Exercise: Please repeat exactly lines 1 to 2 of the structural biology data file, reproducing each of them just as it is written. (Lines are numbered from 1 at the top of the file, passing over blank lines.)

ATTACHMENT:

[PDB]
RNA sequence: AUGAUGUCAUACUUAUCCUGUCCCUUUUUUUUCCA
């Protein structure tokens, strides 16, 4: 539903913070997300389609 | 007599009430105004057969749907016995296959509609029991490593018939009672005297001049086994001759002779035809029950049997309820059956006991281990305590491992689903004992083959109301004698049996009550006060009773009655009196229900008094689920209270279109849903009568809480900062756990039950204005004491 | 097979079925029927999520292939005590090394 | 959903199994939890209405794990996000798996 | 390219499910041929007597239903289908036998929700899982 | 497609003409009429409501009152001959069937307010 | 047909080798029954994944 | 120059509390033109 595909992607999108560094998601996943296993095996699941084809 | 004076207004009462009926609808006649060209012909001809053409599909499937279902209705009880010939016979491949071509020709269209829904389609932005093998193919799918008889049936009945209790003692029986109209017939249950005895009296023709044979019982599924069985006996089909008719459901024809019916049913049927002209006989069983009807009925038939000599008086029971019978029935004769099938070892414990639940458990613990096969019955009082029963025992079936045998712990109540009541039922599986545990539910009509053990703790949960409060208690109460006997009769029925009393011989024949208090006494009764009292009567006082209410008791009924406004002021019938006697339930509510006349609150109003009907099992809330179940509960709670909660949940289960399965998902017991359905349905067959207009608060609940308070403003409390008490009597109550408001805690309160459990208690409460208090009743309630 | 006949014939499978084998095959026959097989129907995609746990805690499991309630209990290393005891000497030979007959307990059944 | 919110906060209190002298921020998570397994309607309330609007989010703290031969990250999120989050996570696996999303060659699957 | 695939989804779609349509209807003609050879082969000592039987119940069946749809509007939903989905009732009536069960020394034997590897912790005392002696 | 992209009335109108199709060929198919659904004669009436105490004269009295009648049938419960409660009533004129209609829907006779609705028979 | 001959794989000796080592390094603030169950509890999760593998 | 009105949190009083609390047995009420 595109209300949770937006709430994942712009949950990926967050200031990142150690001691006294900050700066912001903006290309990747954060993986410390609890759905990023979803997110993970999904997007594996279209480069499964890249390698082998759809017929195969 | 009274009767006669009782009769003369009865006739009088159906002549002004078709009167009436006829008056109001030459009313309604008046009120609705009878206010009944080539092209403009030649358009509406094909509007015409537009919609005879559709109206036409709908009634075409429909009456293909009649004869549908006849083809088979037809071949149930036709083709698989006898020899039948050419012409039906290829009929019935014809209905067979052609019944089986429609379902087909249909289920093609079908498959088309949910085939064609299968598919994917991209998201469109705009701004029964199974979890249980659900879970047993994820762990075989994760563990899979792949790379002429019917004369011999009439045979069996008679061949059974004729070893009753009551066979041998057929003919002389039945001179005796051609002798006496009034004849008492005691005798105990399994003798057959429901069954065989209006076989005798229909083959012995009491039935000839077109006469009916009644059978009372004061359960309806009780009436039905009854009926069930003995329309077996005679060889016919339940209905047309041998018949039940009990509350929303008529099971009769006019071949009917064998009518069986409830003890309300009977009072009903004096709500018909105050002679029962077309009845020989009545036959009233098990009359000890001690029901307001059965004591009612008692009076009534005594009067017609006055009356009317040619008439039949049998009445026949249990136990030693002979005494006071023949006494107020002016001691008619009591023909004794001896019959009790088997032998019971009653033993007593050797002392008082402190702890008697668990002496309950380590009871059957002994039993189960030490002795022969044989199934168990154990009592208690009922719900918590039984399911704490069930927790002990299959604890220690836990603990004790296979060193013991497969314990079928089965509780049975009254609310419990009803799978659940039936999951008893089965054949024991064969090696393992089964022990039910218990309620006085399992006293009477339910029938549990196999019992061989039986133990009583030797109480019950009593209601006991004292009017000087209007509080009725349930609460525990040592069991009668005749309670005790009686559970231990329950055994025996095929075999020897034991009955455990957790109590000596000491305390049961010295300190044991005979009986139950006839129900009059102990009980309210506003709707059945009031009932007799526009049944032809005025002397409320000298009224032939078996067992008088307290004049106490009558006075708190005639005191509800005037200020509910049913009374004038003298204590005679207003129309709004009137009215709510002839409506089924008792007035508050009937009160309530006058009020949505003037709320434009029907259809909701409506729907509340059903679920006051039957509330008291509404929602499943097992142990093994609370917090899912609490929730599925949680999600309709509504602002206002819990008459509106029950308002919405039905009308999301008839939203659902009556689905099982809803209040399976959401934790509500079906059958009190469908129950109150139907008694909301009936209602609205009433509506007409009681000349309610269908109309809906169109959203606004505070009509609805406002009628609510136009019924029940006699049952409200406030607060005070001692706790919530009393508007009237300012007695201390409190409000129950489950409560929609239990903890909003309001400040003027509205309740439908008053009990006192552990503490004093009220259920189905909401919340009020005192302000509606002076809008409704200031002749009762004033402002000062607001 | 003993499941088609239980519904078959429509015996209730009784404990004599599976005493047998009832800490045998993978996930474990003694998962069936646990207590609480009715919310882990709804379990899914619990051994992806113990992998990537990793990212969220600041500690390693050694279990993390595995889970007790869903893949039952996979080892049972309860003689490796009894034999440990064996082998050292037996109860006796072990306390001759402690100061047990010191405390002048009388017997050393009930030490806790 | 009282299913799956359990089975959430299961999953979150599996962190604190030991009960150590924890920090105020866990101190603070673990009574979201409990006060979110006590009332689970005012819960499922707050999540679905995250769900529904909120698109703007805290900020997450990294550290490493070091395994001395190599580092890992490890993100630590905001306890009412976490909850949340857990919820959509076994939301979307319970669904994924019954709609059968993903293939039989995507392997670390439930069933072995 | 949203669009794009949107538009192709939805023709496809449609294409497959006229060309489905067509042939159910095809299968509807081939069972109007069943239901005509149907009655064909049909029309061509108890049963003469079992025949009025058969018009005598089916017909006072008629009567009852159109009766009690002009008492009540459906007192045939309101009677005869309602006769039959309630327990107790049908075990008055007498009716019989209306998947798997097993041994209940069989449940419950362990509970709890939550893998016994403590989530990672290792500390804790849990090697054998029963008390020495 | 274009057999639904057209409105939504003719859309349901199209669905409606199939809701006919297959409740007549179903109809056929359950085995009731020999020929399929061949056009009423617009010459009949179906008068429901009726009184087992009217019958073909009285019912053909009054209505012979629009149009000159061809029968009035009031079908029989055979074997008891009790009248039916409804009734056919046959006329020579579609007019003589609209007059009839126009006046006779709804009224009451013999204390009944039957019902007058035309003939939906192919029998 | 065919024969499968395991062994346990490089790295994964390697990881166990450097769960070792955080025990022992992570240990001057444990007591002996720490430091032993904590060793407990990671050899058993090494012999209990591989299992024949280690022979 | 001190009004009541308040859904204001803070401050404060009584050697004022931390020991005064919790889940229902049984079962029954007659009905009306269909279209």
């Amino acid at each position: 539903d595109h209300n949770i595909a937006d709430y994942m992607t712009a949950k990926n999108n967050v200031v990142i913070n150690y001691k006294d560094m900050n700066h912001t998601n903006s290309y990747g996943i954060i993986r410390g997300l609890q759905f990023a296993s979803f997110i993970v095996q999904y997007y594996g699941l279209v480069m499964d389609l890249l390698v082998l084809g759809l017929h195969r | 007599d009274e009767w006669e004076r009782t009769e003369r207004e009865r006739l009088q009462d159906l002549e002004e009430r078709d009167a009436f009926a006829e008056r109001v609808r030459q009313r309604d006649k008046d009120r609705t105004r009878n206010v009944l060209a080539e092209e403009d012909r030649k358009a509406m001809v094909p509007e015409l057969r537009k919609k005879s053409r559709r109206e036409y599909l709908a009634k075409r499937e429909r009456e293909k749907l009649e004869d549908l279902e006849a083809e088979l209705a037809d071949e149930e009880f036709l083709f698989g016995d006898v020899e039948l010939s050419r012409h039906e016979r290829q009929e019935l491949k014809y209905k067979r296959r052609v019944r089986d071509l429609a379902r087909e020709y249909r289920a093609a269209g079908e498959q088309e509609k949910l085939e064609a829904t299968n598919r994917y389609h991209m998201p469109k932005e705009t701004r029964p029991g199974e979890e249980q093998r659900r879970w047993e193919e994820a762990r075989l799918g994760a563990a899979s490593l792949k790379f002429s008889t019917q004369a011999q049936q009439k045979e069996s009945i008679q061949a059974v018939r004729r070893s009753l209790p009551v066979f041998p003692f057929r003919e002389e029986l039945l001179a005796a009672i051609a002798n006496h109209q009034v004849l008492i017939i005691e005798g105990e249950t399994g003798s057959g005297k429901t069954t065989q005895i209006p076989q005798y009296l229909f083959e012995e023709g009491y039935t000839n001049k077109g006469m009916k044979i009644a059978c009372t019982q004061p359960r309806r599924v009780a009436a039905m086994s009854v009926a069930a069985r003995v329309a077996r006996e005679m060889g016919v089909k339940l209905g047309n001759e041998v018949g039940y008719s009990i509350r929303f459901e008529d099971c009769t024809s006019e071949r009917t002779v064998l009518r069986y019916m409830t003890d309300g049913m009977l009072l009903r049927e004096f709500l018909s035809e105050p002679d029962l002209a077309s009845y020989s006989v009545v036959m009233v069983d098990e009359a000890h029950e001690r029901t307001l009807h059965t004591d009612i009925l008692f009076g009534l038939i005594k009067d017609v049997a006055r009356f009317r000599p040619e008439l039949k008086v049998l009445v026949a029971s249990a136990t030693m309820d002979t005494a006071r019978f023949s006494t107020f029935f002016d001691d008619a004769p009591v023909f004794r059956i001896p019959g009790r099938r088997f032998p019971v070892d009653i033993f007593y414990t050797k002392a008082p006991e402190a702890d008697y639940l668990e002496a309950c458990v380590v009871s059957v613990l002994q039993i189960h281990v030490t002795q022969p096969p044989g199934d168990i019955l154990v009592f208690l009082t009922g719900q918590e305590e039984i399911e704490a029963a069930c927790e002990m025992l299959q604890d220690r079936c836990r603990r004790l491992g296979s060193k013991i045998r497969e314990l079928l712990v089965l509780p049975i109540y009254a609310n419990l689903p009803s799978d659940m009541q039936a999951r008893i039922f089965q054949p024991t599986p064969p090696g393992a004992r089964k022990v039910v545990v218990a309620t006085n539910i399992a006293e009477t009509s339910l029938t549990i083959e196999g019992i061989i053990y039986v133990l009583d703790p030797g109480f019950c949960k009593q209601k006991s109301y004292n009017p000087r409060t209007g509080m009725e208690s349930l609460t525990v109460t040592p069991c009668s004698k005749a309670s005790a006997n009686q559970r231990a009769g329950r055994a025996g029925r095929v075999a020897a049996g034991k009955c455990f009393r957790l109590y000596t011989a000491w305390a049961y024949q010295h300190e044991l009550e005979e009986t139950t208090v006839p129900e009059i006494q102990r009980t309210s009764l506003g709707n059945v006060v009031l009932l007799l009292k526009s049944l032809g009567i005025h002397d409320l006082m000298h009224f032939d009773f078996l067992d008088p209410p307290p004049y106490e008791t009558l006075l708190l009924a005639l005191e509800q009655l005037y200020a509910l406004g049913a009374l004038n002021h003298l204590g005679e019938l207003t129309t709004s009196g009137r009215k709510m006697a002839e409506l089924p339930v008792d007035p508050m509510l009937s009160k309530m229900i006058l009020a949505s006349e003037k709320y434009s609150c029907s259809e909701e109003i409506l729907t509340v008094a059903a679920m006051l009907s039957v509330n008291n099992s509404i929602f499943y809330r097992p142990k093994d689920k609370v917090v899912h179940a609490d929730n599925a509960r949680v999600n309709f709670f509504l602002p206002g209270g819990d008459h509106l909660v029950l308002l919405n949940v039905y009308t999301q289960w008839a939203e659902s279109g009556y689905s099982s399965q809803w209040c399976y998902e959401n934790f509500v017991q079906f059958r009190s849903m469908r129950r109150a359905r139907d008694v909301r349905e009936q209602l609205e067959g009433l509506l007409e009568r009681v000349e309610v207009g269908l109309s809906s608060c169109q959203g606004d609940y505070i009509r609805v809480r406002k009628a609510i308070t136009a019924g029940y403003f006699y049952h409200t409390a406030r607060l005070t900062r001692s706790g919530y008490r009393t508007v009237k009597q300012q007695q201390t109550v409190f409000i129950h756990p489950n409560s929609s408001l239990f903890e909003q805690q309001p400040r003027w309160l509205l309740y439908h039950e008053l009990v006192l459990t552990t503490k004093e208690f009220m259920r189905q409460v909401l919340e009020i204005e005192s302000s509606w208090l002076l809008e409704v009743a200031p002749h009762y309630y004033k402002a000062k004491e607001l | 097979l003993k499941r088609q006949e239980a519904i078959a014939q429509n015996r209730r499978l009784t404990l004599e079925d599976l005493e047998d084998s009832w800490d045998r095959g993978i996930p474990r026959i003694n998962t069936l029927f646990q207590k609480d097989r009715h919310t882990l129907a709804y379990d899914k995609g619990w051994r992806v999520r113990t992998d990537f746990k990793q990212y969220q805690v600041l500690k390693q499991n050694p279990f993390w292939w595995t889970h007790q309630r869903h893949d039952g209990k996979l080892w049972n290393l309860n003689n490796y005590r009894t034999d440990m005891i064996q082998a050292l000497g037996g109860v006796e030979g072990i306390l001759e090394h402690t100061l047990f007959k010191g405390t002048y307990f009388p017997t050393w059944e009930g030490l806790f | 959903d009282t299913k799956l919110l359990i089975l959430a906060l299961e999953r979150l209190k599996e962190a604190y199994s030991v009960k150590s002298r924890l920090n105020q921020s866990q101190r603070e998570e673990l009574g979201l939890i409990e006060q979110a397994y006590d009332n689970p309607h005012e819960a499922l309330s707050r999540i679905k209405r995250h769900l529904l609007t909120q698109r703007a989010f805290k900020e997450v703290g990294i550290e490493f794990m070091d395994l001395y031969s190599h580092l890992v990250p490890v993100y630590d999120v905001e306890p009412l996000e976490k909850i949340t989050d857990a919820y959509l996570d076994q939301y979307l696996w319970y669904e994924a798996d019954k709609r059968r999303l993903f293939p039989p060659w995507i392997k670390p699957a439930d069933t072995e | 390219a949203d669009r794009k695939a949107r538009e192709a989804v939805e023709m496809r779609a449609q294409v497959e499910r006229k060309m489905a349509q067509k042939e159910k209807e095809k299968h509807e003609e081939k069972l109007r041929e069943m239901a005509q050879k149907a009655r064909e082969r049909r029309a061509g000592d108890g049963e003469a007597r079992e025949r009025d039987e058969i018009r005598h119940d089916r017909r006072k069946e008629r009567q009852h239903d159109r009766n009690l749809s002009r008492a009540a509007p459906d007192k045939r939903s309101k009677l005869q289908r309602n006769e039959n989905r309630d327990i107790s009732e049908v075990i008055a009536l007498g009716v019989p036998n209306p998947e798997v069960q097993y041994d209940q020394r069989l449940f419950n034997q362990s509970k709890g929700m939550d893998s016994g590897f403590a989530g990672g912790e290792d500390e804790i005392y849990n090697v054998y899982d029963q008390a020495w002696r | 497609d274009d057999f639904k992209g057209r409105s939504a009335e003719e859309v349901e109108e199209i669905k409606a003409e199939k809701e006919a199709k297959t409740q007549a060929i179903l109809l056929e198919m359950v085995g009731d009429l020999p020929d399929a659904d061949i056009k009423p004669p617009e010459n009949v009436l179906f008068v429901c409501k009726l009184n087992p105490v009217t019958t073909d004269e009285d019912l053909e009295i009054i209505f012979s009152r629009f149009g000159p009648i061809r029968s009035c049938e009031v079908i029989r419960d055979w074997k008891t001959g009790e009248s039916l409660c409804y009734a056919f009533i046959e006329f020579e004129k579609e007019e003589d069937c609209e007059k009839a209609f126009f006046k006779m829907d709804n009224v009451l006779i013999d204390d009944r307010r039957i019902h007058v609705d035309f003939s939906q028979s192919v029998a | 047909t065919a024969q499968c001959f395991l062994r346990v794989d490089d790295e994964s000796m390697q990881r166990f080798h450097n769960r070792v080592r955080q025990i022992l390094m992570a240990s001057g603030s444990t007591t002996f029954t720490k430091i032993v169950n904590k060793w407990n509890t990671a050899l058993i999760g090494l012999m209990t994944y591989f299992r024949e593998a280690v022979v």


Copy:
[PDB]
RNA sequence: AUGAUGUCAUACUUAUCCUGUCCCUUUUUUUUCCA